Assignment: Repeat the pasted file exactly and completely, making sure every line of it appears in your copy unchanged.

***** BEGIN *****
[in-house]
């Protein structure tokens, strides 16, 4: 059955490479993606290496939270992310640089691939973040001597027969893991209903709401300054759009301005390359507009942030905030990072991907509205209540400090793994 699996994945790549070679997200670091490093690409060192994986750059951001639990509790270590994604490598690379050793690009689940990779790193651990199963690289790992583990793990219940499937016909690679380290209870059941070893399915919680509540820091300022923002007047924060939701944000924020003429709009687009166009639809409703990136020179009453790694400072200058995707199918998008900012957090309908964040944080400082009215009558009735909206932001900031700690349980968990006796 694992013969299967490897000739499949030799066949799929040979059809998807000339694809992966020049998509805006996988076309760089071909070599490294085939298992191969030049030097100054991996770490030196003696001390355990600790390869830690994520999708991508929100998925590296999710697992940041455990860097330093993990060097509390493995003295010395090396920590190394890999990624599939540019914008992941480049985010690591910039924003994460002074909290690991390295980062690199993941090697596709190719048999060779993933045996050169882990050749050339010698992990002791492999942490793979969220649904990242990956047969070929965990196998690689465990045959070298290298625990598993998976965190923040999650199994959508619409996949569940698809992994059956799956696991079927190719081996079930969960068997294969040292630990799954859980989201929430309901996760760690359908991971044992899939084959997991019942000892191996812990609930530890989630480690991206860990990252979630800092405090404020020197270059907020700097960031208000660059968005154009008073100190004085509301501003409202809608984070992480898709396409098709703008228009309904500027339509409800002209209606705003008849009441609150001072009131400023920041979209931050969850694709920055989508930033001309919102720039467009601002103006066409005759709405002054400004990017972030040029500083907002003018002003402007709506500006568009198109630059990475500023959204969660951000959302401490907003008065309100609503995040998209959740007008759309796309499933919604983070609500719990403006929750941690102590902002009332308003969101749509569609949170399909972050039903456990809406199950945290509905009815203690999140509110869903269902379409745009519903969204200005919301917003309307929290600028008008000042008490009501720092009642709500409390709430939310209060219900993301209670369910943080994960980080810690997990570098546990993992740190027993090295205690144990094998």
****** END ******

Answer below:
[in-house]
């Protein structure tokens, strides 16, 4: 059955490479993606290496939270992310640089691939973040001597027969893991209903709401300054759009301005390359507009942030905030990072991907509205209540400090793994 699996994945790549070679997200670091490093690409060192994986750059951001639990509790270590994604490598690379050793690009689940990779790193651990199963690289790992583990793990219940499937016909690679380290209870059941070893399915919680509540820091300022923002007047924060939701944000924020003429709009687009166009639809409703990136020179009453790694400072200058995707199918998008900012957090309908964040944080400082009215009558009735909206932001900031700690349980968990006796 694992013969299967490897000739499949030799066949799929040979059809998807000339694809992966020049998509805006996988076309760089071909070599490294085939298992191969030049030097100054991996770490030196003696001390355990600790390869830690994520999708991508929100998925590296999710697992940041455990860097330093993990060097509390493995003295010395090396920590190394890999990624599939540019914008992941480049985010690591910039924003994460002074909290690991390295980062690199993941090697596709190719048999060779993933045996050169882990050749050339010698992990002791492999942490793979969220649904990242990956047969070929965990196998690689465990045959070298290298625990598993998976965190923040999650199994959508619409996949569940698809992994059956799956696991079927190719081996079930969960068997294969040292630990799954859980989201929430309901996760760690359908991971044992899939084959997991019942000892191996812990609930530890989630480690991206860990990252979630800092405090404020020197270059907020700097960031208000660059968005154009008073100190004085509301501003409202809608984070992480898709396409098709703008228009309904500027339509409800002209209606705003008849009441609150001072009131400023920041979209931050969850694709920055989508930033001309919102720039467009601002103006066409005759709405002054400004990017972030040029500083907002003018002003402007709506500006568009198109630059990475500023959204969660951000959302401490907003008065309100609503995040998209959740007008759309796309499933919604983070609500719990403006929750941690102590902002009332308003969101749509569609949170399909972050039903456990809406199950945290509905009815203690999140509110869903269902379409745009519903969204200005919301917003309307929290600028008008000042008490009501720092009642709500409390709430939310209060219900993301209670369910943080994960980080810690997990570098546990993992740190027993090295205690144990094998």